10. It was pretty good for Safeway-brand frozen okra thawed beforehand! It started turning brown but it wasn't burned. You will know if it's burned. It turns black and the smell is not good. I tried it last year with some very tough okra grown in my garden and had to throw it away. I couldn't get the right amount of heat to break down the tough okra without scorching it. It's sort of like slow cooking a roux. You will be tempted to stop cooking too soon, but stick with it. I probably could have gone another 15 minutes to a half hour before adding the tomato sauce. Eight cups of stock may seem like a lot, but it all thickened up some more as the week went by. We had gumbo for two several times.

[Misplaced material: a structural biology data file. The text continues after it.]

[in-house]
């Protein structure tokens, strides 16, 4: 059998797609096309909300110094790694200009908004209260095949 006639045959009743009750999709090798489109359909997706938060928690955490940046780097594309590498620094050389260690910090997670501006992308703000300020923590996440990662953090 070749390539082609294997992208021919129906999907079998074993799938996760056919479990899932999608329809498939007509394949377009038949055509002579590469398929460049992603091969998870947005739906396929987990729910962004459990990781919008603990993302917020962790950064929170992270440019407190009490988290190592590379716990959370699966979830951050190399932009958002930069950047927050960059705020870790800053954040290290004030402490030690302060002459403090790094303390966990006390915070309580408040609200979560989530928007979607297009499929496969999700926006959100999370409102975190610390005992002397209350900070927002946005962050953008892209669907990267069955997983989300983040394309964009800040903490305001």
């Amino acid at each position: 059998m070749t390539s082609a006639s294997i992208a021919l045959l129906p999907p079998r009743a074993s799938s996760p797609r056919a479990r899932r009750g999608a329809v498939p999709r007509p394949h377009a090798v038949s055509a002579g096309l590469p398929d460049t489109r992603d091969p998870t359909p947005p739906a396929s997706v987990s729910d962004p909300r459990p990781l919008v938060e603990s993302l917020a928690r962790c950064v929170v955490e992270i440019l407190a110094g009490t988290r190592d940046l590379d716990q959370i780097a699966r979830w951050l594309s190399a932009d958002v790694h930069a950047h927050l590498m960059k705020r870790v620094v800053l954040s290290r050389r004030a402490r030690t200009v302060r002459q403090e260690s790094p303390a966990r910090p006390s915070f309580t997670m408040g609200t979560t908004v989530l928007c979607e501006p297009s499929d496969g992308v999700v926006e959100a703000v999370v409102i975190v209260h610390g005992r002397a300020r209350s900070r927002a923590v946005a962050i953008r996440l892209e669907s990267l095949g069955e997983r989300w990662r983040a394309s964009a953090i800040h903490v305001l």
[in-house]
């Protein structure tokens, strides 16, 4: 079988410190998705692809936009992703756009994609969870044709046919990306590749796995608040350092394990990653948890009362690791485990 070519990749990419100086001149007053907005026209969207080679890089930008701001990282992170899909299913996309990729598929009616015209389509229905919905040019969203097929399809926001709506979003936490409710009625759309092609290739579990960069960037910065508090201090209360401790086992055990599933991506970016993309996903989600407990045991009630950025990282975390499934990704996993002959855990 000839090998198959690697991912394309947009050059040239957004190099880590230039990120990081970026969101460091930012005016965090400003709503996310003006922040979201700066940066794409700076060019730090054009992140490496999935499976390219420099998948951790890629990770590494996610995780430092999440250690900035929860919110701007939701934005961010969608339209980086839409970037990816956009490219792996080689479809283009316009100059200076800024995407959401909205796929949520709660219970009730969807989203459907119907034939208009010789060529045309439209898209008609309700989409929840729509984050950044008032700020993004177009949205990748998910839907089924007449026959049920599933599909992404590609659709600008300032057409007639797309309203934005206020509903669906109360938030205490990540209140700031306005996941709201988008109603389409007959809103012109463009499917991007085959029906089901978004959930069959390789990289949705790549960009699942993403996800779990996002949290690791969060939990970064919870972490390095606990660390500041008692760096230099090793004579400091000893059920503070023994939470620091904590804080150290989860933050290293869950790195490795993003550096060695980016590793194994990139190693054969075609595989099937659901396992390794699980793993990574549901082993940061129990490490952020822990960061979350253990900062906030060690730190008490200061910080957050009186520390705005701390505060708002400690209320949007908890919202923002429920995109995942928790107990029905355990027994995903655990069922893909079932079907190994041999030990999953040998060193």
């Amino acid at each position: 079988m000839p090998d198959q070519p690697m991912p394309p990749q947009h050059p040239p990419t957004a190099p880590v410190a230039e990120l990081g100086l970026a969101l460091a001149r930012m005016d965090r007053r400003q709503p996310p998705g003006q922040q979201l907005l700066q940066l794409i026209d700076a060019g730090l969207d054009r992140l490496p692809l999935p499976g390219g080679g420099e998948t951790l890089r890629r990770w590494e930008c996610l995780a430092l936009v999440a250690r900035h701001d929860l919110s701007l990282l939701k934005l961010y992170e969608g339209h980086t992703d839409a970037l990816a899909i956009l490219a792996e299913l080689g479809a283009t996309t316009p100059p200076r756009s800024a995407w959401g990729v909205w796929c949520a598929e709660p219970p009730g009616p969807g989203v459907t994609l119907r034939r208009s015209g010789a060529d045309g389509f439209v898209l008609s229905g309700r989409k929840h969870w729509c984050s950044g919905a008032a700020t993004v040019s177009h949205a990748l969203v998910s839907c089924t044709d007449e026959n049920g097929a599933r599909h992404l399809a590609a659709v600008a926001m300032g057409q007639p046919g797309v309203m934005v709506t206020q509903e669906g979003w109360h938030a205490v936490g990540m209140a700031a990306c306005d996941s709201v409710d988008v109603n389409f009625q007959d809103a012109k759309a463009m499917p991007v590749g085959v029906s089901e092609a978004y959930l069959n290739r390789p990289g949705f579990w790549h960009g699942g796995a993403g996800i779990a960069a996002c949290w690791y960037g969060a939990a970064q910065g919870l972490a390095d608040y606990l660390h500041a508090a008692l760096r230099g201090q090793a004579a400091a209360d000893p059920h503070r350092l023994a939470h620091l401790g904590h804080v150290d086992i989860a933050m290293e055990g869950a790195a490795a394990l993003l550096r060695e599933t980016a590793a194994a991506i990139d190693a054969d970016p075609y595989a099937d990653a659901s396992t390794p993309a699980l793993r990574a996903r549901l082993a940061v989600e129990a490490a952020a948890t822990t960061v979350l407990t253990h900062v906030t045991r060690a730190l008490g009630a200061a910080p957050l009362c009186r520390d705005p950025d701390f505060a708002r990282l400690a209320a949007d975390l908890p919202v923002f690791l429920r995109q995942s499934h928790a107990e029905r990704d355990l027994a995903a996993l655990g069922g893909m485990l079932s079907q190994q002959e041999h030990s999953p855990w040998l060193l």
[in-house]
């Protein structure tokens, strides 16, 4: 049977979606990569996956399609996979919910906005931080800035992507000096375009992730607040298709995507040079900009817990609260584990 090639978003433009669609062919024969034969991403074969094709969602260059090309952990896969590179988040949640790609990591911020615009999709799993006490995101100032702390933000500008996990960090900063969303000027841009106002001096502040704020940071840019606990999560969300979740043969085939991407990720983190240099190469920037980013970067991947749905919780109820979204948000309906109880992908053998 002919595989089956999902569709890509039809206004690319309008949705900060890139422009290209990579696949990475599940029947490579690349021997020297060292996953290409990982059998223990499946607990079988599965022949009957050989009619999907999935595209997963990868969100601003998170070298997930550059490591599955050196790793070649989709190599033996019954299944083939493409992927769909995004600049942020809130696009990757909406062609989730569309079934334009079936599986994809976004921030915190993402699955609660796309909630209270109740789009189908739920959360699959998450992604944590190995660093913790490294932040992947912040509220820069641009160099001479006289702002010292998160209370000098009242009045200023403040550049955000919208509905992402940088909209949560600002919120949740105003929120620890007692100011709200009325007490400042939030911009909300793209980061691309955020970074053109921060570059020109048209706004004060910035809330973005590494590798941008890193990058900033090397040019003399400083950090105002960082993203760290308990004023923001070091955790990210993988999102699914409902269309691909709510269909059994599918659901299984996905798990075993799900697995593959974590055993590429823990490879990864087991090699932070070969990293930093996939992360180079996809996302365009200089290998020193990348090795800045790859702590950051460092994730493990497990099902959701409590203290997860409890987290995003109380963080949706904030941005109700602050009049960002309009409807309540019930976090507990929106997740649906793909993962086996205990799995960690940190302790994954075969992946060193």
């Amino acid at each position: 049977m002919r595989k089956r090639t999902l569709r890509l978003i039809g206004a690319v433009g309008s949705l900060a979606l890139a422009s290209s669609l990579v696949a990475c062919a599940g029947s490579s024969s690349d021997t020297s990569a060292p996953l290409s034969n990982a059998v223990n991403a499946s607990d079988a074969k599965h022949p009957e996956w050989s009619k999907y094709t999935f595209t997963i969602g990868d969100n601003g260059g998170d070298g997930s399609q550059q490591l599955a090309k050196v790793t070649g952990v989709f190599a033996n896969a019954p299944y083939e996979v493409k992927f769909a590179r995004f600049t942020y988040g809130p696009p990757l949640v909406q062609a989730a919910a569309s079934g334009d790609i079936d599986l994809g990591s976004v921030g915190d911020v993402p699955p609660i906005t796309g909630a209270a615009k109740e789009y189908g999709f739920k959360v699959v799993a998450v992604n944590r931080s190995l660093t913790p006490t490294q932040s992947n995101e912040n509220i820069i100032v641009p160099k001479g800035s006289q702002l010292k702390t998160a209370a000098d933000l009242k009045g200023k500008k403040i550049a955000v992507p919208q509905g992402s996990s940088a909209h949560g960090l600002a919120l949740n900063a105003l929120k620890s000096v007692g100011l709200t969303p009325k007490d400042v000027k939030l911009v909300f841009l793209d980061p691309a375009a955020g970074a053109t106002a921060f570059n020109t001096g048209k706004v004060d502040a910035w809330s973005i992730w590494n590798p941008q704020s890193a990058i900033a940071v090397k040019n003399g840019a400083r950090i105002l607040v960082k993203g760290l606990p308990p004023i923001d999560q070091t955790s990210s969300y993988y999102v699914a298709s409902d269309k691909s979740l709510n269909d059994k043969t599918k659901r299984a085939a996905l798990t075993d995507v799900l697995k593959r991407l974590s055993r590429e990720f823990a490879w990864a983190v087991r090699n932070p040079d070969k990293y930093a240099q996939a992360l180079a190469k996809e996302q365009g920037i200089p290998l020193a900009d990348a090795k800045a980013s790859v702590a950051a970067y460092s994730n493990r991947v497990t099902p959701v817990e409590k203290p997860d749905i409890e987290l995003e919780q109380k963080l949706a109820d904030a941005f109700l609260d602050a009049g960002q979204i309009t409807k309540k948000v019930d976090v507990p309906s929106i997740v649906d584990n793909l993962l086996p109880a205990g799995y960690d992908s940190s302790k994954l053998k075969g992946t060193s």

11. Here's a shrimp and okra gumbo done the old-timey way in Vermilion parish, Louisiana. We started with two pounds of okra, a large onion, and a large bell pepper. Two-thirds cup of vegetable oil. We also had two pounds of Gulf shrimp, which we peeled and seasoned in advance with salt, black pepper and red pepper and kept in the ice box. With the shells we added a large onion cut in two and several stalks of celery, water, and made a shrimp stock. The final product took 8 cups of shrimp stock. Here's how the okra and vegetable mixture looked at the beginning of the process: Put a lid on it and cook it over medium heat. Our electric stove has settings for Lo-2-3-4-5-6-7-8-9-10-HI and we put it on 6 but lowered it to 5 or 4 whenever it started scorching. We stirred fairly often, about every 10 or 15 minutes, and occasionally added a little water to help out. After a half hour it looked something like this: It's pretty slimy at this stage. The idea is to cook it down until that slime is gone and the okra has considerably disintegrated. Then we will add tomato sauce and shrimp stock, and shrimp. I wasn't able to capture the texture too well with my camera, but you will get the idea. After an hour the texture and the color are changing: This needs to go some more! The smell is terrific. This is going to be very concentrated okra, very thick! We won't be using any roux at all with this gumbo. It will be plenty thick because of the okra. It looks something like this after an hour and a half. The volume seems reduced about half. Even the color is changing to something like brown. Ready to add a cup of tomato sauce. You can add less if you like. You could stop right now and freeze this stuff! It can serve as the beginning of your next gumbo, or you could serve it as a vegetable side dish with rice. It's something like an okra stew. But we added 8 cups of shrimp stock: You can cook it without the lid now. Season it as you like with salt and pepper. We also added about 5 Tabasco peppers from our garden. They weren't very hot. These were in our freezer from last year's garden, and they lose some of their potency. Let it go about 10 more minutes before adding your seasoned shrimp: We cooked this about 20 more minutes because we like the shrimp pretty tender. Done at last! The smell of a happy home and a good bowl of shrimp and okra gumbo country style as done in Vermilion parish, Louisiana!